Forgiveness then, now, and always.

But, wait, God was not yet done.

I texted Pastor (I know, you are horrified I did so after such a disastrous last message...but, to be fair to Pastor, I must admit that did not type the word pray in the message I sent as a prayer request during the morning prayer service.), asking that he call me to check in after evening bible study.  While he always maintains our discussions that are not quite the most calm, courteous, and soft-toned exchange as should be between a pastor and his parishioner are actually good ones, I was/am bothered that once again we were, ahem, raising our voices with each other this morning.  For I did not believe he was hearing me.  He found me utterly deaf.  I thought his answers did not apply for his failing to listen.  He grew frustrated that I made him repeat his words for the twelfth time not believing they could be the words God would have me to hear when they are His Word, not those of the man before me.  And I became frightened by his frustration, even knowing that I am safe, because I know what frustrated men can do to women.  I asked him to call me because I wanted to see if he would do something needful before I lost the courage gained in forgiveness given when I could not speak the words.

Forgiveness and a blessing.

He called.  We talked.  Words less than mellifluous, at times still, but a soothing balm after this morning...words to know that the undershepherd remained.  He agreed to my request.  And he prayed for me.

Yet God's work this day was not complete by far.

My writing student read my distressing blog from yesterday and texted me to ask if she could do something for me (see good can come from technology).  I asked her to stay the night because my heart rate is still high and every four hours, when I nebulize, it skyrockets once more, taking several hours to at least drop back down to bearable.  I am still terrified in the quiet moments of the day.

She is leaving the country in just three days until June.  She has not packed because she has been working all hours of the day for the funds to support her study abroad.  [Praise be to God that He provided so unexpectedly and generously those hours of work for her!]  She had not the time to stay the night, but she gave what she could.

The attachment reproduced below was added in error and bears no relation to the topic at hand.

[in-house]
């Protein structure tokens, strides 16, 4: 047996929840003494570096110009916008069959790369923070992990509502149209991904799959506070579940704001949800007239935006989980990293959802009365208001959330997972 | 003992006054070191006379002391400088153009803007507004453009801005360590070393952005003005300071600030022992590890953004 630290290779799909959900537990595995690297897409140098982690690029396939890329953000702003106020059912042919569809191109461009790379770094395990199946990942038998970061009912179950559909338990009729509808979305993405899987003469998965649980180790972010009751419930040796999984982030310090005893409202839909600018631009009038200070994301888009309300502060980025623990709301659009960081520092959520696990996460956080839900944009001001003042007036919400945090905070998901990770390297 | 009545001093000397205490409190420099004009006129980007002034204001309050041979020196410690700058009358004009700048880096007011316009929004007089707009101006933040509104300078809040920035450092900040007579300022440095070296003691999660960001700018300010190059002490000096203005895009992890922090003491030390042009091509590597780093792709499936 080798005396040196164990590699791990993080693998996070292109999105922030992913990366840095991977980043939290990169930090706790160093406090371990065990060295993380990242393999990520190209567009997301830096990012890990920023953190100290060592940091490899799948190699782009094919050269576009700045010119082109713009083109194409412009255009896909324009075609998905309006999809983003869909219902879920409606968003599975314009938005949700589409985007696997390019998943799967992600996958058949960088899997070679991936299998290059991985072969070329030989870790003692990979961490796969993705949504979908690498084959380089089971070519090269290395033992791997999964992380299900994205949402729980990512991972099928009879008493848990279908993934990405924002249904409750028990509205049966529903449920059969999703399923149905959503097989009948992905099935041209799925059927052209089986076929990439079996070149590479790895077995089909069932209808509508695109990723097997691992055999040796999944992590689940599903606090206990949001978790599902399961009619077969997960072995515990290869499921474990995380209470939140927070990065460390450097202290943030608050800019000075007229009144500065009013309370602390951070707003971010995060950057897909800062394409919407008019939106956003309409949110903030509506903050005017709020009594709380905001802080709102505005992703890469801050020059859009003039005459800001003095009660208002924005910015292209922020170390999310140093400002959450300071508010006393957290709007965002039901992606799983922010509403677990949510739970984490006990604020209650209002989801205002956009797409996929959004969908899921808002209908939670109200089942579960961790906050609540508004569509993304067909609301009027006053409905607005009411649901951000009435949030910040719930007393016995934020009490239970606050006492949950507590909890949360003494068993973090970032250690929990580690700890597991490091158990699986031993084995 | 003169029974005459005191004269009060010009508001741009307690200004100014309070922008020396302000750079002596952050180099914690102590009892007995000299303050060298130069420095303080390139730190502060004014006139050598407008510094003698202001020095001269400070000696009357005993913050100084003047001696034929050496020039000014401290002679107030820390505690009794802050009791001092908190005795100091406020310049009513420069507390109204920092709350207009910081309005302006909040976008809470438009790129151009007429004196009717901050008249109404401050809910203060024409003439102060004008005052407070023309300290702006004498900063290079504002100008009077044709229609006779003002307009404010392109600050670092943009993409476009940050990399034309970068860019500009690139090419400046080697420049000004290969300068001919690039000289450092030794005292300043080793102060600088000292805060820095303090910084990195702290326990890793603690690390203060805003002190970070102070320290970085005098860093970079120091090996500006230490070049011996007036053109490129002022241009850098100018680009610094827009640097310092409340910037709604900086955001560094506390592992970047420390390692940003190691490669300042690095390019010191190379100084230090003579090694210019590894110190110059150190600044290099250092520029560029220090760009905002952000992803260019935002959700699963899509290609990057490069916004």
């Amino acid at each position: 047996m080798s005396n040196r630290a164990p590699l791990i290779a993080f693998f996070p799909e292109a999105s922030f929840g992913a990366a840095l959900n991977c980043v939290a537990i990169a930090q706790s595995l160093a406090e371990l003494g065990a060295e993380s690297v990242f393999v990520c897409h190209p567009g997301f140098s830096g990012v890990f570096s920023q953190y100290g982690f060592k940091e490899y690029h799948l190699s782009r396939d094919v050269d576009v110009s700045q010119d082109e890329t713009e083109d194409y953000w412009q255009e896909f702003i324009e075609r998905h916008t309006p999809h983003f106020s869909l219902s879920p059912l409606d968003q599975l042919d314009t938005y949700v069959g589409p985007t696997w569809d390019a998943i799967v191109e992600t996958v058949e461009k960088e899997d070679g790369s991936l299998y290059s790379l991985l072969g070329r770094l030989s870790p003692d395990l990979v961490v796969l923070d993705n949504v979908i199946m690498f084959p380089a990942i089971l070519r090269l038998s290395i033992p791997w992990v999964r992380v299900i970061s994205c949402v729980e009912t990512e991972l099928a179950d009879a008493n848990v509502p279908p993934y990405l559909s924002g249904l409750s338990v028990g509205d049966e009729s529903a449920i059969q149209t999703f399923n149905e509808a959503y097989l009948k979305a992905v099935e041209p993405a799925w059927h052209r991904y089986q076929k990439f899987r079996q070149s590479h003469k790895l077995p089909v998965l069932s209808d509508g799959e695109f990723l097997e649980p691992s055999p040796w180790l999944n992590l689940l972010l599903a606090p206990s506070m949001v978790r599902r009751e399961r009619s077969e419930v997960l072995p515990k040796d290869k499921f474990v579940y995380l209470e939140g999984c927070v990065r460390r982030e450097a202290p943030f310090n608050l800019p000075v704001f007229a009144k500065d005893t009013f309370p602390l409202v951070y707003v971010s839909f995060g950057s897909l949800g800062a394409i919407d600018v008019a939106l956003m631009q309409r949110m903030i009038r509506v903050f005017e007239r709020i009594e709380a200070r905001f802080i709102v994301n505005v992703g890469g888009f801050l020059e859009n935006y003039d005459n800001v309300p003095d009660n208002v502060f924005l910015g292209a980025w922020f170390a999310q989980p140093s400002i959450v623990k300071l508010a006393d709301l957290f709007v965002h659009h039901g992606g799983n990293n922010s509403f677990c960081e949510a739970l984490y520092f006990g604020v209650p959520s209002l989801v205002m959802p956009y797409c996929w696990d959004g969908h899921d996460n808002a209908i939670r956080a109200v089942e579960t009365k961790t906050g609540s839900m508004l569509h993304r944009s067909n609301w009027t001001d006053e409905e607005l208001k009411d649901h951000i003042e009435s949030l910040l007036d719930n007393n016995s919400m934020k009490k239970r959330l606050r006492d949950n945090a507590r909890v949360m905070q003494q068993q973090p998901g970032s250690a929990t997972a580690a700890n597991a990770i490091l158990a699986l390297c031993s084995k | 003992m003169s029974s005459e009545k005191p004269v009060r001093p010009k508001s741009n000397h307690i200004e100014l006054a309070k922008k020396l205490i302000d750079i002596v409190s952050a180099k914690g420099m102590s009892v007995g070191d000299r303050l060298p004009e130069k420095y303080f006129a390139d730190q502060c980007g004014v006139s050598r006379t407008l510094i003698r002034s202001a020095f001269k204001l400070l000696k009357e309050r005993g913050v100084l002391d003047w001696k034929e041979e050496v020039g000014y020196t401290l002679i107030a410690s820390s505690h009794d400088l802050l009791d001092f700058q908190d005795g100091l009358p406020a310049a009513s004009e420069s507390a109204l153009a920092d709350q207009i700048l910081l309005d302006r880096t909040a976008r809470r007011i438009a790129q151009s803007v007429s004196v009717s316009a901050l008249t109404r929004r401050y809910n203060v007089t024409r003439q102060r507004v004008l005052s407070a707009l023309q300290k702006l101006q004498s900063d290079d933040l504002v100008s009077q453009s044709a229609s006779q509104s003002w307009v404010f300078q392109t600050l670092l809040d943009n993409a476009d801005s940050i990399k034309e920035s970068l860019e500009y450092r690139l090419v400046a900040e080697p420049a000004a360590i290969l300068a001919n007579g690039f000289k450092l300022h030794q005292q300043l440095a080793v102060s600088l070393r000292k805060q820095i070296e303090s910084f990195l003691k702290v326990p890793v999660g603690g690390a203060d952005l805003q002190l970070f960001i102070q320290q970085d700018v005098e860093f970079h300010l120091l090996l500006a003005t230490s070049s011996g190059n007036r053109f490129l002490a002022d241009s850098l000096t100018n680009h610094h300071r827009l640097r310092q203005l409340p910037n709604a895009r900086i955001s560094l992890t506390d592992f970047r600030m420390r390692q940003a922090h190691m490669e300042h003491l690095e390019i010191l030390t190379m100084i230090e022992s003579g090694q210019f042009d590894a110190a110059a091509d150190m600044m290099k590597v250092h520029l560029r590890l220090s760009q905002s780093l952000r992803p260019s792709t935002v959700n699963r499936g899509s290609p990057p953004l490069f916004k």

What she gave was the opportunity for me to serve her, even as she bestowed mercy upon me by keeping me company for a while.  She had two scholarship essays that needed finishing.  She prepared me some Bettina-style tomato soup and herself some whole wheat asparagus and cheese ravioli with a lemon, garlic, cayenne pepper Alfredo sauce.  And then she allowed me the joy of helping her rework her drafts into beautiful works of art.  It is an altogether most satisfying experience of writing, rewriting, and editing an essay answer until you get it perfect and then distilling it further into a work of art by making it fit into those blasted restrictions of 500 words!

She also prayed both Luther's blessing and the thanksgiving with me, listened to me as I read aloud a psalm, and sang a hymn with me...without telling me someone as fragile as I had no business straining my lungs with song.

And now the conclusion of His mercy and grace to me on this day that was not as how I had envisioned:

I found words of utter beauty and absolute comfort in a pastoral report that is from a pastor I do not know for a parish to which I do not belong and yet has everything to do with me, for me

Baptized. Such a short, blunt word for such an incredibly powerful, precious gift.  I am baptized. I am (not was) baptized.  I am baptized.  Pastor D taught me such joy.

This evening, Pastor W gave me the words to savor this joy more fully.  Words I gleaned and rearranged for you below:

I am baptized.

I am in streams overflowing.
I am given new birth in these waters.

I am embraced in this font of living water.
I am united to my Lord forever.
I am named as Christ's own.
I am washed clean in the baptismal flood.
I am marked with the cross of the crucified forever.
I am harvested by the Lord as one of His own children.
I am made His holy temple.

All of this in just a tiny bit of water and the holy name of God.

Water and the Word doing the job and bringing me into Christ’s kingdom. 

I am baptized.

It does not matter that, despite my great longing to change that day this past summer, I am not be able to remember my baptism, to remember being washed clean and named God's own, I am baptized.  Because I am baptized, each time Pastor speaks the words of forgiveness, tracing the cross upon my forehead, I am washed anew. Because I am baptized, each time he blesses me, tracing the cross upon my forehead, I am named His own once more.

That should be enough...but there was one last loving gift God had for me.

Pastor W framed his report in a passage that is most familiar to me, but the Holy Spirit made clear for the first time this evening:

For everything there is a season, and a time for every matter under heaven: a time to be born, and a time to die; a time to plant, and a time to pluck up what is planted; a time to kill and a time to heal; a time to break down and a time to build up; a time to weep and a time to laugh; a time to mourn and a time to dance; a time to cast away stones and a time to gather stones together; a time to embrace and a time to refrain from embracing; a time to seek and a time to lose; a time to keep and a time to cast away; a time to tear and a time to sew; a time to keep silence and a time to speak; a time to love and a time to hate; a time for war and a time for peace.
~Ecclesiastes 3:1-8